Massachusetts Congressional Delegation Calls on FEMA to Support Massachusetts Request for Vaccination Center Pilot Partnership Program
Pilot program would provide resources and support to vaccination efforts in disproportionately impacted communities across the state
WASHINGTON, D.C. - United States Senators Elizabeth Warren (D-MA) and Edward J. Markey (D-MA), along with Representatives Richard E. Neal (D-MA-01), James P. McGovern (D-MA-02), Stephen F. Lynch (D-MA-08), William Keating (D-MA-09), Katherine Clark (D-MA-05), Seth Moulton (D-MA-06), Ayanna Pressley (D-MA-07), Lori Trahan (D-MA-03) and Jake Auchincloss (D-MA-04), sent a letter to the Federal Emergency Management Agency (FEMA) in support of the Commonwealth of Massachusetts' request for consideration as a pilot program under the FEMA Vaccination Center Pilot Partnerships program. Massachusetts would utilize this program to support vaccination efforts in underserved communities across the state as part of an ongoing effort to reach vulnerable populations.
"Given Massachusetts' record as a national leader in health care and public health, we are confident that the state is well-suited to receive this vital support to help prioritize these medically underserved communities that have greatly suffered from the COVID-19 pandemic. We strongly support the Commonwealth of Massachusetts' request for designation as a pilot program site and ask that you give their request your fair and full consideration," the lawmakers wrote.
Earlier this month, Massachusetts announced a targeted outreach initiative in 20 municipalities across the state that have been disproportionately impacted by the COVID-19 pandemic. These communities are: Boston, Brockton, Chelsea, Everett, Fall River, Fitchburg, Framingham, Haverhill, Holyoke, Lawrence, Leominster, Lowell, Lynn, Malden, Methuen, New Bedford, Randolph, Revere, Springfield, and Worcester. Throughout the pandemic, these cities and towns - particularly Black and Latinx residents and essential workers - have felt the greatest burden from the pandemic and the economic recession. It is critical that the Commonwealth receive additional resources to equitably administer the vaccines and to ensure that it is accessible to these communities.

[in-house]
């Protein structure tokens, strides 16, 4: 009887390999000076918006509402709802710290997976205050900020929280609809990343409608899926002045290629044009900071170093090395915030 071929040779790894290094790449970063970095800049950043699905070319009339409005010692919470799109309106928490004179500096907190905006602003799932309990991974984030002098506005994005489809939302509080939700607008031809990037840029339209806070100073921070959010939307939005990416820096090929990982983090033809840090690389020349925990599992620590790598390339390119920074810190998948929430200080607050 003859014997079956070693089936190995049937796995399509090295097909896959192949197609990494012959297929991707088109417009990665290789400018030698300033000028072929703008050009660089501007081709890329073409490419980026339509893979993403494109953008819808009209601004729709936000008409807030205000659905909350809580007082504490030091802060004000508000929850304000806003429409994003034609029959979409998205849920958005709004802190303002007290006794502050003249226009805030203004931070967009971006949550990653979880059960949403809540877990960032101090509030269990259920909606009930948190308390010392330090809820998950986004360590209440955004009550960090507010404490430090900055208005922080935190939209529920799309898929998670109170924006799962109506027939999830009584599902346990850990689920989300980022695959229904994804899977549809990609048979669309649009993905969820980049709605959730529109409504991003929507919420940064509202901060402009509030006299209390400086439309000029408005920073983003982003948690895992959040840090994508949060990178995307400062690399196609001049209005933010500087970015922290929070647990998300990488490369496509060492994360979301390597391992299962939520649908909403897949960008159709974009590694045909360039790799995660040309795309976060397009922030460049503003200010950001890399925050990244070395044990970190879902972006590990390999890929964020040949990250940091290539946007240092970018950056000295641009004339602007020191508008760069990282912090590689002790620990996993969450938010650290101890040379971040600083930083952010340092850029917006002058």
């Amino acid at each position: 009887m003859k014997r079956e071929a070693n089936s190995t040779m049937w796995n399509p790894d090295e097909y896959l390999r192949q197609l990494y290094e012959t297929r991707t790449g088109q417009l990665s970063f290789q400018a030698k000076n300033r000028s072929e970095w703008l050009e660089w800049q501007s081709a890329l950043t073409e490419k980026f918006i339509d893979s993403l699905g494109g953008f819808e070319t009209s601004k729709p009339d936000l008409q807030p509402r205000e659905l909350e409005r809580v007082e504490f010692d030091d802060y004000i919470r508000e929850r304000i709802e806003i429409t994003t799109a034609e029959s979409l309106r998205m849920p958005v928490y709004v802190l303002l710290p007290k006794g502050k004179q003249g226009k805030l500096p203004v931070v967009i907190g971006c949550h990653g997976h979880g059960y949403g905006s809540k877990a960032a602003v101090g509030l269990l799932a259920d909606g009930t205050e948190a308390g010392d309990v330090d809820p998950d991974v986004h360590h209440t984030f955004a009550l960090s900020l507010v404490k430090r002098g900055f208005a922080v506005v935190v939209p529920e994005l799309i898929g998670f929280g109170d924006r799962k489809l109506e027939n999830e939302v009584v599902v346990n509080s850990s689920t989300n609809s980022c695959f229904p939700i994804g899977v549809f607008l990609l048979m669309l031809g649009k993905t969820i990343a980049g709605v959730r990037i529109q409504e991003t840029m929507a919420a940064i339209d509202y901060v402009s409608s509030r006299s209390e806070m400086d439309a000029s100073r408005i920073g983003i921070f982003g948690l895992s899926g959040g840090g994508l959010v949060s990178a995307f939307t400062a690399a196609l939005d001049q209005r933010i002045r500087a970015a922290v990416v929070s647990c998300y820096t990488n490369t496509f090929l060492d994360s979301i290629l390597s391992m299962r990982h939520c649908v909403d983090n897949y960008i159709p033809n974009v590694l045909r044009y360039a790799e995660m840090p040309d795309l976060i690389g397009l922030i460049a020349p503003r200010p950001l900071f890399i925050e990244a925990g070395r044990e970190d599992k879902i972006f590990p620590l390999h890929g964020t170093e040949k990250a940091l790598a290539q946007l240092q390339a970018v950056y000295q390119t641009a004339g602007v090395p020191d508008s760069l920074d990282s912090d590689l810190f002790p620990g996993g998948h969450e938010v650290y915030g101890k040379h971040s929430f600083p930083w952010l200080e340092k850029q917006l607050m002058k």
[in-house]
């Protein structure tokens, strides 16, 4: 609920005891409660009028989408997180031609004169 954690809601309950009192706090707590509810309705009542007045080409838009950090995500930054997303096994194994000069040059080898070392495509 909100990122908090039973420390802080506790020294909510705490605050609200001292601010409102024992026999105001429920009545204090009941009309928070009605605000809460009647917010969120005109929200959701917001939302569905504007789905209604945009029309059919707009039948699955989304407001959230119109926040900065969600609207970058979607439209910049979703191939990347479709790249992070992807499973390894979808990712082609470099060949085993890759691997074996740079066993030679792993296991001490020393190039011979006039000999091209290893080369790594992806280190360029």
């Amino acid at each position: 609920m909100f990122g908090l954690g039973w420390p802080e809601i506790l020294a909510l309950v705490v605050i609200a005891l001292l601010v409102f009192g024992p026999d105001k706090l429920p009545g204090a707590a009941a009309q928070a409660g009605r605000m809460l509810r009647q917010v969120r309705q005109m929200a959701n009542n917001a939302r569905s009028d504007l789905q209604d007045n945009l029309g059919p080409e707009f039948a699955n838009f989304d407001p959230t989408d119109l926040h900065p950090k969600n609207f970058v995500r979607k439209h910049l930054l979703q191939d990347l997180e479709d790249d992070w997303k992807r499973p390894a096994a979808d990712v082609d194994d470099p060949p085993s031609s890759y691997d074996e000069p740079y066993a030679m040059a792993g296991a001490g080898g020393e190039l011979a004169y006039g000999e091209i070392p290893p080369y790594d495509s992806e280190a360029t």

A pilot program designation would provide the necessary resources and support to complement these ongoing efforts by the Commonwealth to target these disproportionately impacted communities. As of February 15, more than half of Massachusetts residents age 75 and older received their first vaccine dose. On February 18, the Commonwealth opened vaccination appointments to individuals 65 and older and those with two or more qualifying medical conditions.
Since the beginning of the pandemic, Senator Warren has been fighting for an equitable response to COVID-19. Last week, Senator Elizabeth Warren, Representative Clark and members of the Massachusetts Congressional Delegation urged Massachusetts Governor Charlie Baker to Governor to act with the requisite urgency to develop and implement a centralized, accessible system for all Massachusetts residents to pre-register for COVID-19 vaccinations. Last month, Senators Warren, Ed Markey, and Rep. Pressley sent a letter to the Department of Health and Human Services urging the Department to work with relevant governmental agencies to monitor and address racial, ethnic, and other demographic disparities in the national COVID-19 vaccination deployment strategy. In January, Senator Warren sent a letter to President Biden's administration providing recommendations on vaccine distribution and health disparities in COVID-19.
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